Majority oppose marijuana legalization, new poll finds
With California voters set to consider the controversial question this fall, a new poll shows most Americans oppose legalizing marijuana.
According to the Associated Press-CNBC poll, 33% of respondents favored legalization while 55% oppose it. Young people were more likely to support legalization, while older people were more likely to oppose it. Women and Republicans also strongly opposed legalization.
California voters in November will consider the issue of pot legalization, which is likely to be a highly watched campaign.
Proponents will cite the financial and social cost of enforcing pot prohibition and argue that marijuana is not as dangerous and addictive as tobacco or alcohol. Opponents will highlight marijuana-linked crimes, rising teenage use and the harm that weed causes some smokers.
The 10-page California initiative would allow anyone 21 or older to possess, share and transport up to an ounce for personal use and to grow up to 25 square feet per residence or parcel. It would allow local governments, but not the state, to authorize the cultivation, transportation and sale of marijuana and to impose taxes to raise revenues.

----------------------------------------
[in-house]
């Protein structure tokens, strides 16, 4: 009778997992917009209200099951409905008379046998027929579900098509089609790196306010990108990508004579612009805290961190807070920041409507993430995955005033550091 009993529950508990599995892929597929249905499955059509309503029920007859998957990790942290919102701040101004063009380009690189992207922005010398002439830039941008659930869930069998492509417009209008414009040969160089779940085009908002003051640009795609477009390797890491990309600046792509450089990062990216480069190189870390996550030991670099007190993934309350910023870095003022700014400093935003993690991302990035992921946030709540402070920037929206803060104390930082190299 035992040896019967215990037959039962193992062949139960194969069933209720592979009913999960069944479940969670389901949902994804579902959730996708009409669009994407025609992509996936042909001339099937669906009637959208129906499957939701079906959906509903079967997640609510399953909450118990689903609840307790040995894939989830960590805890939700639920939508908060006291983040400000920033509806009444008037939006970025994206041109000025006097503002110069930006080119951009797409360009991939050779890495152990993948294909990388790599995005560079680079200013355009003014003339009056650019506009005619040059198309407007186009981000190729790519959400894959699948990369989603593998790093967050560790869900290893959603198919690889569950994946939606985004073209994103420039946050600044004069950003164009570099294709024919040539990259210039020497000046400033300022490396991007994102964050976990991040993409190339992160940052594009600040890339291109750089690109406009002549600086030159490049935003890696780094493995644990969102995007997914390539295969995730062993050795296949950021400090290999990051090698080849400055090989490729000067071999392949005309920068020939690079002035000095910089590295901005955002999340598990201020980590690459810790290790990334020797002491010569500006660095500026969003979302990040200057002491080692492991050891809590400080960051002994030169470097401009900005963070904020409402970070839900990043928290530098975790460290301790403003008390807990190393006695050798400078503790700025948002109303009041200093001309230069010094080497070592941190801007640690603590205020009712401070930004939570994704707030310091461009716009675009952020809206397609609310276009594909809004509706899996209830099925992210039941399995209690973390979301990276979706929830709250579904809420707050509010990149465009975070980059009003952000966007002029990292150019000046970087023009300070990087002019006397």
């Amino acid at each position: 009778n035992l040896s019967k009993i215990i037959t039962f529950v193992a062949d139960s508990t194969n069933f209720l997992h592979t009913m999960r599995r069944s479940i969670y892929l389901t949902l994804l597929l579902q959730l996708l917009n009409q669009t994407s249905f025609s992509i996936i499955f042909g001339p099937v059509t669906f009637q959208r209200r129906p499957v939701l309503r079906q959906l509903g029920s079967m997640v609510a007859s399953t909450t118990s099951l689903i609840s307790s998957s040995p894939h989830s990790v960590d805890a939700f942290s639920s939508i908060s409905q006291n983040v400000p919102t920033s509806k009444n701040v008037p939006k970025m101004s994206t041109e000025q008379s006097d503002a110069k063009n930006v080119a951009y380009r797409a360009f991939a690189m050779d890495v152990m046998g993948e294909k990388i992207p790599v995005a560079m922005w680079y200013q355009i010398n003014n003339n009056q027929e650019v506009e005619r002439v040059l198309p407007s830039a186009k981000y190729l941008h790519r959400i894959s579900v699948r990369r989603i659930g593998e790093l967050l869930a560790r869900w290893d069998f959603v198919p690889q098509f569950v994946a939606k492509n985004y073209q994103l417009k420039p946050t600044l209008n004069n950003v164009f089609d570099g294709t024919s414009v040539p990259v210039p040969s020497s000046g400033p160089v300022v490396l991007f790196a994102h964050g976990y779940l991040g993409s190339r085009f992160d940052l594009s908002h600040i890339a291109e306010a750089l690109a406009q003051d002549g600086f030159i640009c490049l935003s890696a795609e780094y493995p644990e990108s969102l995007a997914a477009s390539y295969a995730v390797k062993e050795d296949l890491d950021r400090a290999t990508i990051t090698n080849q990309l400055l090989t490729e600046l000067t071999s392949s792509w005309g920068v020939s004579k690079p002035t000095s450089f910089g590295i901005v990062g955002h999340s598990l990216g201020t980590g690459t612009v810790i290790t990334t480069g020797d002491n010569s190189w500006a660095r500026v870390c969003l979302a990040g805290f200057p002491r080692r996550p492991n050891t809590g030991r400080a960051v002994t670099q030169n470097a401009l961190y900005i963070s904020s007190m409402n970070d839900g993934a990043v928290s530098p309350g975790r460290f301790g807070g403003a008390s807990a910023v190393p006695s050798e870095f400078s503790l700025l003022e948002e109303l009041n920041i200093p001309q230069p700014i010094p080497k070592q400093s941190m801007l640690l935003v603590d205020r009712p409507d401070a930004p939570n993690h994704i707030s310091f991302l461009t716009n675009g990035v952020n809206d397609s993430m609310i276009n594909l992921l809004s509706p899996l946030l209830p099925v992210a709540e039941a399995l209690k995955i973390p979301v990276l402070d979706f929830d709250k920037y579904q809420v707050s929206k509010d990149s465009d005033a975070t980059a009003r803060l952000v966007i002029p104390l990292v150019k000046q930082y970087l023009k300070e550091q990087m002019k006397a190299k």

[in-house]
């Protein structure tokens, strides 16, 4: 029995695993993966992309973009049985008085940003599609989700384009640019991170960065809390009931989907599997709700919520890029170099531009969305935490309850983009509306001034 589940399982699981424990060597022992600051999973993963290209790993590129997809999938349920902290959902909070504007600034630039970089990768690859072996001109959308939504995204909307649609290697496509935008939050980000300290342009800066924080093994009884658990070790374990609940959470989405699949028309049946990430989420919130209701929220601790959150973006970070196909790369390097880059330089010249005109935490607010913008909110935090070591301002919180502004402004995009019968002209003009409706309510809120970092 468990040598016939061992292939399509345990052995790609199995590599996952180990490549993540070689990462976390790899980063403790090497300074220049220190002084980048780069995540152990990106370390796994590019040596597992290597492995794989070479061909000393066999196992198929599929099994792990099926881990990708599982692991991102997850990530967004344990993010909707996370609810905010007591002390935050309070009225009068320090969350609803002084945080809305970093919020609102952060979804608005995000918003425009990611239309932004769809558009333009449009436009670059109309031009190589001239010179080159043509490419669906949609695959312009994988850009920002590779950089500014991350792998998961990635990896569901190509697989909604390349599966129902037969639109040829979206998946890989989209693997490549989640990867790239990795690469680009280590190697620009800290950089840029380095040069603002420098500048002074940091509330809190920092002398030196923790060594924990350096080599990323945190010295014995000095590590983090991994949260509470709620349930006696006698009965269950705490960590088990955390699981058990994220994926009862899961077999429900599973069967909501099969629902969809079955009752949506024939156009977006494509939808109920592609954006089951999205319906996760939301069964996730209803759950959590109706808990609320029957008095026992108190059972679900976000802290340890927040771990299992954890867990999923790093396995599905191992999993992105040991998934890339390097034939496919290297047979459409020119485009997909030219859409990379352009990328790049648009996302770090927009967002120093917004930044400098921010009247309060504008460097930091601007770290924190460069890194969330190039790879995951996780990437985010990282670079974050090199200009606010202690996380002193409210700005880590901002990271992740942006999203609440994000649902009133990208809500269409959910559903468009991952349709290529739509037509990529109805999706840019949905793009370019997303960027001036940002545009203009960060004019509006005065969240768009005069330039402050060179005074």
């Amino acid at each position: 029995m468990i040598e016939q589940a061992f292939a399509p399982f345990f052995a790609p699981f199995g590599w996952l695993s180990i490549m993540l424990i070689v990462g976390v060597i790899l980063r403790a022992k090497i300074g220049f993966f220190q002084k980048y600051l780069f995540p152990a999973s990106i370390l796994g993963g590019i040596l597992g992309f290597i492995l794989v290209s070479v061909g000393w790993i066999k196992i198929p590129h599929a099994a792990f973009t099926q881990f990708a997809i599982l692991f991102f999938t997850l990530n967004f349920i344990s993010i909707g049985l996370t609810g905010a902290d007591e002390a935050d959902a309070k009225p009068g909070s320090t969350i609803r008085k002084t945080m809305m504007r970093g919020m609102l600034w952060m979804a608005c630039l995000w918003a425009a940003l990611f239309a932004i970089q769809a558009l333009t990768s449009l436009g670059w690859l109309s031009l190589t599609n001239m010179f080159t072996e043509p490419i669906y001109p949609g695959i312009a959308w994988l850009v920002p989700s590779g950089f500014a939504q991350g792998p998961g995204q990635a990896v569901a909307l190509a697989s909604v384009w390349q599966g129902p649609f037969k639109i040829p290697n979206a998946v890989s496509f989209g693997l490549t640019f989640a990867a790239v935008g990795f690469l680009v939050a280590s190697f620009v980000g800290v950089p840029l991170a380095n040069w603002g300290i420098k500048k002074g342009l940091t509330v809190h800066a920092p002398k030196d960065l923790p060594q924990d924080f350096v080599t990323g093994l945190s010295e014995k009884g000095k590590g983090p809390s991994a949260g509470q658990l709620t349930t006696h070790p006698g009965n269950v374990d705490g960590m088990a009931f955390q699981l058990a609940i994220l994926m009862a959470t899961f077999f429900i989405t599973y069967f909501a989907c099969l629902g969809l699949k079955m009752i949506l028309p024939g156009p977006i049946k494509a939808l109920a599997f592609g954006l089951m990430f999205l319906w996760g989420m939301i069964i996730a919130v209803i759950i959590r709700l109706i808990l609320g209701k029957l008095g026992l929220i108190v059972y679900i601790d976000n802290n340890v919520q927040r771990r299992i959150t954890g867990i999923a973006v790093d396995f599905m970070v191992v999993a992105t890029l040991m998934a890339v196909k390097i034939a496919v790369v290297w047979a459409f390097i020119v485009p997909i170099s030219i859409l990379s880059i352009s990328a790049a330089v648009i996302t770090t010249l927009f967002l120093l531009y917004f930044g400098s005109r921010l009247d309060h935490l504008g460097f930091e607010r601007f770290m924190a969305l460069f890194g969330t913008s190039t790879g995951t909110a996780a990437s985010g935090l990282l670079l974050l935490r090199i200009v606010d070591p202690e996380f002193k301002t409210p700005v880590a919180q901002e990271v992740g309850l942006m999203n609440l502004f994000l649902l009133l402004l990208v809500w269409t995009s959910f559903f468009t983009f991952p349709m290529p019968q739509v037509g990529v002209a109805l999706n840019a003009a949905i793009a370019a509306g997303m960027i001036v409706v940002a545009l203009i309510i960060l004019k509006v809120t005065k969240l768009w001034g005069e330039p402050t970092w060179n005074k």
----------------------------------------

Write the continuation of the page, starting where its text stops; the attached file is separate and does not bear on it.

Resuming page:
California is not alone in weighing legalization. Several state legislatures have considered bills and two other Western states may vote on initiatives. In Nevada, a measure aimed for 2012 would allow state-licensed pot stores. And a campaign in Washington hopes to put a legalization measure on the fall ballot.
The CNBC-AP poll found most respondents believe pot had medical benefits and should be legal for health purposes.
According to the AP, the poll conducted April 7-12 by GfK Roper Public Affairs and Media involved telephone interviews with 1,001 adults nationwide. It had a margin of sampling error of plus or minus 4.3 percentage points.
-- Shelby Grad